Making knowledge work for forests and people
Using the radio as a means to communicate ideas about the paramo, a group of young people from the rural school of Ferralarada (IED Ferralarada) and the local knowledge holders from the National Natural Park Chingaza (PNN Chingaza) created a series of programmes called Somos Monteluna: these are the voices and stories of the Chingaza páramo. The series of programmes have interviews, reports, stories, and songs which include local testimonies and voices.31 July, 2015
To deal with rampant land disputes involving indigenous communities, the Environment and Forestry Ministry of Indonesia has set a target of redistributing 12.7 million hectares of social forests (2015-2019). The majority, 6.8 million ha, would be taken from concession forests — totaling 30 million ha, from which around 10 million ha are under industrial forest permits (HTI) and around 12 million ha are natural production forest concessions (HPH) — in the form of partnership forests, Hutan Kemitraan (HK).30 July, 2015
Aside Ghana increasing its efforts to address illegal logging and milling to secure the supply of legal timber to the domestic market, the country has to pay special attention to the overland export of timber. Ghana has a long history as a major supplier of high-value hardwood timber and wood products to European, Asian and African markets. As a signer of the Voluntary Partnership agreement with the EU, Ghana has a commitment not only to export legal wood but also source and trade in legal timber on the domestic market. A study conducted by the Forestry Research Institute of Ghana has brought to the limelight the overland trade in wood and wood products as a vibrant one but largely illegal.
Tropenbos International (TBI) is a non -governmental non-profit organization. It was created in 1986 as a Dutch response to increasing concerns about the disappearance and degradation of tropical rain forests worldwide. Now, 25 years later, TBI is thriving.
Over the years, TBI has established itself as an important platform for the forest and development agenda, both in developing countries and internationally. It has built a reputation for improving knowledge and personal and institutional capacity in order to support better management and governance of tropical forest resources in a range of programme countries. With the support of the Government of the Netherlands, TBI has achieved a respected position on tropical forest issues. As a knowledge broker and a platform for discussion, TBI supports forest dialogue and development in the common interest of developing countries and the Netherlands.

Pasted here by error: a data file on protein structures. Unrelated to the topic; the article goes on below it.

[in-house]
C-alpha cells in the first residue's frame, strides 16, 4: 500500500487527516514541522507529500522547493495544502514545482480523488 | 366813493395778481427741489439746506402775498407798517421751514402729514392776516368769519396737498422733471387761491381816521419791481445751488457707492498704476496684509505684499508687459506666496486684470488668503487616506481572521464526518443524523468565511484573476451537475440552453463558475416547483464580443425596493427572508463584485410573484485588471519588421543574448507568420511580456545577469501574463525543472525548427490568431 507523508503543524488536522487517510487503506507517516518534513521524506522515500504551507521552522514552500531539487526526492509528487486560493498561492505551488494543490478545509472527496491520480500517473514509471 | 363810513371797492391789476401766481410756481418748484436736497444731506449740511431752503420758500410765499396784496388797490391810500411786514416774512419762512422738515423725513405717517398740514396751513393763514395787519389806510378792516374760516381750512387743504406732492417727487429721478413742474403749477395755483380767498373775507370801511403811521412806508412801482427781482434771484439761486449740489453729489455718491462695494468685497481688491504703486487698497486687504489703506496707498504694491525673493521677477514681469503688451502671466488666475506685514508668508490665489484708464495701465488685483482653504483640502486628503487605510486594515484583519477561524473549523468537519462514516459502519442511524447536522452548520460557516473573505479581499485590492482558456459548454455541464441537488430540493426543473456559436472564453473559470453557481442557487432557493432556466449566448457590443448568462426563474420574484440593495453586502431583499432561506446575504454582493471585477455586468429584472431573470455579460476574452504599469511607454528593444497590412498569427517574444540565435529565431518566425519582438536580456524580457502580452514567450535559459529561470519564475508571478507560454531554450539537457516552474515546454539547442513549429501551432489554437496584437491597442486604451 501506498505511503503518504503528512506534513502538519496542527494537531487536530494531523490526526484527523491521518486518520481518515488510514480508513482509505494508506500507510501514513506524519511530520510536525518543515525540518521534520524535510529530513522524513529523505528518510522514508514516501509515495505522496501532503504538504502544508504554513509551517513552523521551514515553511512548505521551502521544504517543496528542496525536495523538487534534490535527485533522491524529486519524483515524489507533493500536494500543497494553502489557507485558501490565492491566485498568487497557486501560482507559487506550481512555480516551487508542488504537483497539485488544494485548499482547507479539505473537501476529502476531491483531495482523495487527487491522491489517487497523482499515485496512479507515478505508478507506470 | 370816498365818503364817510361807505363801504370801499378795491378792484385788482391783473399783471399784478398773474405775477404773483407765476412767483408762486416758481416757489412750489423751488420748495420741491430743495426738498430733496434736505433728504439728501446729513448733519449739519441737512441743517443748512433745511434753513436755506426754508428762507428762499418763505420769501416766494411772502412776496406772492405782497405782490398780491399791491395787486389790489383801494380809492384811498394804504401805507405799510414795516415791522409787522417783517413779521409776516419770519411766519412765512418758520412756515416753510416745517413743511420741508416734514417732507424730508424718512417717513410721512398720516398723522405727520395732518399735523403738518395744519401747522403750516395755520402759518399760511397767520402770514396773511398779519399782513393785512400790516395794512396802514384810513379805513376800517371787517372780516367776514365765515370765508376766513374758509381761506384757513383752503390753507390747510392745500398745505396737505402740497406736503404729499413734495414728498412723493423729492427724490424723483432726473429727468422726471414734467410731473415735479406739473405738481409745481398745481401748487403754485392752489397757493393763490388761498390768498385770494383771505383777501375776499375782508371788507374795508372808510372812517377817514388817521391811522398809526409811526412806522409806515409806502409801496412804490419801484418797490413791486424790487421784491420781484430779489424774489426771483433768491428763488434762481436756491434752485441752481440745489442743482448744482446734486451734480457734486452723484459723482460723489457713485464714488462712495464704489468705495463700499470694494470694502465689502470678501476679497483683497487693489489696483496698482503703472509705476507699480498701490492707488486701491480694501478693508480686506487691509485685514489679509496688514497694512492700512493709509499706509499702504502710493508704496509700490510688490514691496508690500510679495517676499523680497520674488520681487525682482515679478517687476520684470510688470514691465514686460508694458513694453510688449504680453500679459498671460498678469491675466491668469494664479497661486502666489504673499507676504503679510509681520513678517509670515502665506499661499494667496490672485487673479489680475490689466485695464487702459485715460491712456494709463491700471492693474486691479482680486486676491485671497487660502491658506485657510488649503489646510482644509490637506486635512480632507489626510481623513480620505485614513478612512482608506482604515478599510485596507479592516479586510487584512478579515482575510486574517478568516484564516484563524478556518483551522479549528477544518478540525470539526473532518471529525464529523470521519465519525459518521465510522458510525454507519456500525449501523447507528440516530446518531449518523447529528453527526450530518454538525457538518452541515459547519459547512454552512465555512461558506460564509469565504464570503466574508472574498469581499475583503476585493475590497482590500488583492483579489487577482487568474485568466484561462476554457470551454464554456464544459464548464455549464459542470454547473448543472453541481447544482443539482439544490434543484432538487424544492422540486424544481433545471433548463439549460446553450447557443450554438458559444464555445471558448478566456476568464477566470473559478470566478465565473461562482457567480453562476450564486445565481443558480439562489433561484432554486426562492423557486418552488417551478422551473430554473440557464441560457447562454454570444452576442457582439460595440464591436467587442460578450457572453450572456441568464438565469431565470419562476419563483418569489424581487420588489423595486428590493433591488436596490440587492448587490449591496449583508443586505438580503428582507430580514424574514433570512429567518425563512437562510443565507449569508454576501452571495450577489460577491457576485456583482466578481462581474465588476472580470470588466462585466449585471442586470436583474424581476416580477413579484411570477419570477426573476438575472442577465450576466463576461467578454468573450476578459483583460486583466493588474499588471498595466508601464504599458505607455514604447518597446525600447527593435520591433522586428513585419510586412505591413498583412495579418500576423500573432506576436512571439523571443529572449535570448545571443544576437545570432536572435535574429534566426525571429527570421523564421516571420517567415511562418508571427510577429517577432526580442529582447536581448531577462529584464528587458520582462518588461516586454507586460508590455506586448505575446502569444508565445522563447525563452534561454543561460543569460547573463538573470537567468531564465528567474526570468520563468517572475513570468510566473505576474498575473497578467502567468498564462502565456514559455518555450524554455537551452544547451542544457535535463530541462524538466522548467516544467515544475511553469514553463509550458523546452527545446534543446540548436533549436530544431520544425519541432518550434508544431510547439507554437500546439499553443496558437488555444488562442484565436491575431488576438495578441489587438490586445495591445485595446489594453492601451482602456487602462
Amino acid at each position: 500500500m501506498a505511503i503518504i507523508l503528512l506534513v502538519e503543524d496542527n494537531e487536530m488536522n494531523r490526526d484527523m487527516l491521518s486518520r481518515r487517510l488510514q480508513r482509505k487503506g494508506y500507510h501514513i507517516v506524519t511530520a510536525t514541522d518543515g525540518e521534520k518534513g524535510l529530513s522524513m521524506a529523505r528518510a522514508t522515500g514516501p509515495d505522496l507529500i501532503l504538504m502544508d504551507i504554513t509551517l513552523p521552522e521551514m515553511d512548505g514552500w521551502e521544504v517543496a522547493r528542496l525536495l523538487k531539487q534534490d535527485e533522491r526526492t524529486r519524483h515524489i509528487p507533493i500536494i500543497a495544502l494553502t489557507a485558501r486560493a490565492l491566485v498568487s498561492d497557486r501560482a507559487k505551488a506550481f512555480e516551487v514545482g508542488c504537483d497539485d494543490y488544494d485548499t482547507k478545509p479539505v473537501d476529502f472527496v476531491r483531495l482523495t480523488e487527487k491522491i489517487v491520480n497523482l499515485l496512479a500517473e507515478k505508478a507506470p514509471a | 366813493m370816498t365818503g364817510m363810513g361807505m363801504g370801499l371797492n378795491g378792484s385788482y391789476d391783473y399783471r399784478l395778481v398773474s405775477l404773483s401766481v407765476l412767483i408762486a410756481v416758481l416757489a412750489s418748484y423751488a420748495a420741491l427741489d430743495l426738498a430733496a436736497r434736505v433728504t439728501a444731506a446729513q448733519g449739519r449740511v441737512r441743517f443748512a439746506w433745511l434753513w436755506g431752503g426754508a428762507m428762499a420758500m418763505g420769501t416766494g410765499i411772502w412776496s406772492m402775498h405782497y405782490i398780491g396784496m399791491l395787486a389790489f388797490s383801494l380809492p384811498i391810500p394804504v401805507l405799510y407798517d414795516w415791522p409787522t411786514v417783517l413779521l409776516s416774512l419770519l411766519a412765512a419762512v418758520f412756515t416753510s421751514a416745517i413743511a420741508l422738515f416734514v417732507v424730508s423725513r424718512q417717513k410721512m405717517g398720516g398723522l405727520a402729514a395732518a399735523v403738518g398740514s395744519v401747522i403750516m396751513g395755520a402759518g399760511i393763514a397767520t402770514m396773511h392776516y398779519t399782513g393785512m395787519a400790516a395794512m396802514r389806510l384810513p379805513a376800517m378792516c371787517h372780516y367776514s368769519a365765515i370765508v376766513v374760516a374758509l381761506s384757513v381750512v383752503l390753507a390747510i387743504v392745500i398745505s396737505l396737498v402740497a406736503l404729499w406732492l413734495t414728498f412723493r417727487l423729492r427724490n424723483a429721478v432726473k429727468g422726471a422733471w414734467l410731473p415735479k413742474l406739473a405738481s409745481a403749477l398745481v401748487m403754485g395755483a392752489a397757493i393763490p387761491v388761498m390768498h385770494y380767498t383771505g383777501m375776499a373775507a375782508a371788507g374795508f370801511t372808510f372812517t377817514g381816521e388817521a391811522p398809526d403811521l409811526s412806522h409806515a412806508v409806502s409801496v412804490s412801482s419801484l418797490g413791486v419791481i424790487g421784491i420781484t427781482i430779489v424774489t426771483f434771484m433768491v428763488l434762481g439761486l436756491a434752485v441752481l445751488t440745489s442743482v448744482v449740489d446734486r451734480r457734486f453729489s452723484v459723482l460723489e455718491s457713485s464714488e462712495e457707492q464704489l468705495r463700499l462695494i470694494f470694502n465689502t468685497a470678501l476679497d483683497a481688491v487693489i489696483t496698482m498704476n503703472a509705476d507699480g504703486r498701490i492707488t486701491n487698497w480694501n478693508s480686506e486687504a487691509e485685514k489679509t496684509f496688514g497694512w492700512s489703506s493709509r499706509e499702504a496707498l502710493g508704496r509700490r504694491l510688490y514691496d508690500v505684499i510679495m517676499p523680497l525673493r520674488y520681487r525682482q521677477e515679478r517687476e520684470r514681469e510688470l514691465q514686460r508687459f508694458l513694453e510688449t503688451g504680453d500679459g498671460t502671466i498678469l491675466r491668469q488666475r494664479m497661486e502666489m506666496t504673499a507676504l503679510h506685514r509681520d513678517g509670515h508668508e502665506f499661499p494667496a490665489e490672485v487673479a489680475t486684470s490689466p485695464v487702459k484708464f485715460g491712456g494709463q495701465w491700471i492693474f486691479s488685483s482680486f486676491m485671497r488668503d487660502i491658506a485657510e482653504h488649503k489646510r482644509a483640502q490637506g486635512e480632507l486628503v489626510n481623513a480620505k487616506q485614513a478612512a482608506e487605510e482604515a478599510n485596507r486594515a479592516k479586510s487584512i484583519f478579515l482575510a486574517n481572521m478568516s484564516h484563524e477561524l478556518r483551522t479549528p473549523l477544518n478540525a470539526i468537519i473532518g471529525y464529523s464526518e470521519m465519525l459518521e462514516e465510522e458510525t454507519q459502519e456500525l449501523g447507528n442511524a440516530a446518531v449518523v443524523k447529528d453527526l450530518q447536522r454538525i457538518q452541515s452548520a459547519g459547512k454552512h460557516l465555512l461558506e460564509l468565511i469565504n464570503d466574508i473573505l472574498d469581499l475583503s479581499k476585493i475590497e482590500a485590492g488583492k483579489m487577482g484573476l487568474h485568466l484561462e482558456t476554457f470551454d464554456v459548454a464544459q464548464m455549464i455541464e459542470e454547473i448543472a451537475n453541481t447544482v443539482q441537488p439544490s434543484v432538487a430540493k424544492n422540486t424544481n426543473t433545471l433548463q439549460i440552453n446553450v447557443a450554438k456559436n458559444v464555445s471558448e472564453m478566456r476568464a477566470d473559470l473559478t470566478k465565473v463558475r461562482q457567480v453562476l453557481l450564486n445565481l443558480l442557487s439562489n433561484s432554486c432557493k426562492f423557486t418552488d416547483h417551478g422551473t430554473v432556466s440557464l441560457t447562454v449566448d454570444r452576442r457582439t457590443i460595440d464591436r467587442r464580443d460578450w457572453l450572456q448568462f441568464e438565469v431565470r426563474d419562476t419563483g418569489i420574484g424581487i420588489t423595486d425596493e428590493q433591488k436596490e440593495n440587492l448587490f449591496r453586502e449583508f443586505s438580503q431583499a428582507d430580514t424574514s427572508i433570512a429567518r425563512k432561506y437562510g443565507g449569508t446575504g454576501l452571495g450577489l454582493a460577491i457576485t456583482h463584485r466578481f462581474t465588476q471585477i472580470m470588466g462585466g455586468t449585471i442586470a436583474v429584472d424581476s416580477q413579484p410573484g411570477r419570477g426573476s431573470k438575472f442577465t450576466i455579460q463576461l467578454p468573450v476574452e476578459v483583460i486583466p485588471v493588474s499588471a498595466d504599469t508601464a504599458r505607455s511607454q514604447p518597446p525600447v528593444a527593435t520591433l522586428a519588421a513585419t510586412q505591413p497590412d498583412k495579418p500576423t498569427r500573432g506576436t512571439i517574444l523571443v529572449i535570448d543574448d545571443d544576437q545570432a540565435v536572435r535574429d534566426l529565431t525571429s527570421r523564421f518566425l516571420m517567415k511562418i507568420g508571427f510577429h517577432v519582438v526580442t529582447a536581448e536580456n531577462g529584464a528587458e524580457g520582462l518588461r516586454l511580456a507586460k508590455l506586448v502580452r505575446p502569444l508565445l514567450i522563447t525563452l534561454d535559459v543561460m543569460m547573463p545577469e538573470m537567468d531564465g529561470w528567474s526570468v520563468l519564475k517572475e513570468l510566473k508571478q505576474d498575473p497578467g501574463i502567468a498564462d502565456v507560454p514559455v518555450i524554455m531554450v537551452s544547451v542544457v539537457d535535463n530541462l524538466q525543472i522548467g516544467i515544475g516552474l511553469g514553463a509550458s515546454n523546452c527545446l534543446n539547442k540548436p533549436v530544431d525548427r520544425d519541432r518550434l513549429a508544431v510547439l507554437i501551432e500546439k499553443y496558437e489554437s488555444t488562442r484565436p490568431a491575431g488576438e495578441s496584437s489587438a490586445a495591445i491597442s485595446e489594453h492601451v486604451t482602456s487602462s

In TBI’s vision, tropical forests have critical contributions to make in providing the range of goods and services required by local communities and the people of the world. Well-managed forests — as components of productive landscapes — can simultaneously contribute to the objectives of alleviating poverty, providing ecosystem services and fostering sustainable economic development.
Any real long-term improvement in the use and conservation of forests requires knowledge and skills. Public, corporate and civil society decision makers — with access to credible knowledge and independent information — are more likely to make decisions that are fair and sustainable. Informed decision making also requires strong individual, organizational and institutional governance and management capacities across the forest sector and beyond, as well as effective multi-actor networks and platforms for sharing knowledge.
TBI’s mission is to improve tropical forest governance and management in order to support conservation and sustainable development.
TBI’s goal is to achieve the sustainable management of tropical forest lands for the benefit of people, conservation and sustainable development.
TBI’s objective is to ensure that knowledge is used effectively in the formulation of appropriate policies and in the management of forests for conservation and sustainable development.
For partners and stakeholders in partner countries, the Netherlands, the European Union and internationally, TBI fulfils a variety of functions:
|Annual Report 2012|
|Annual Accounts 2012|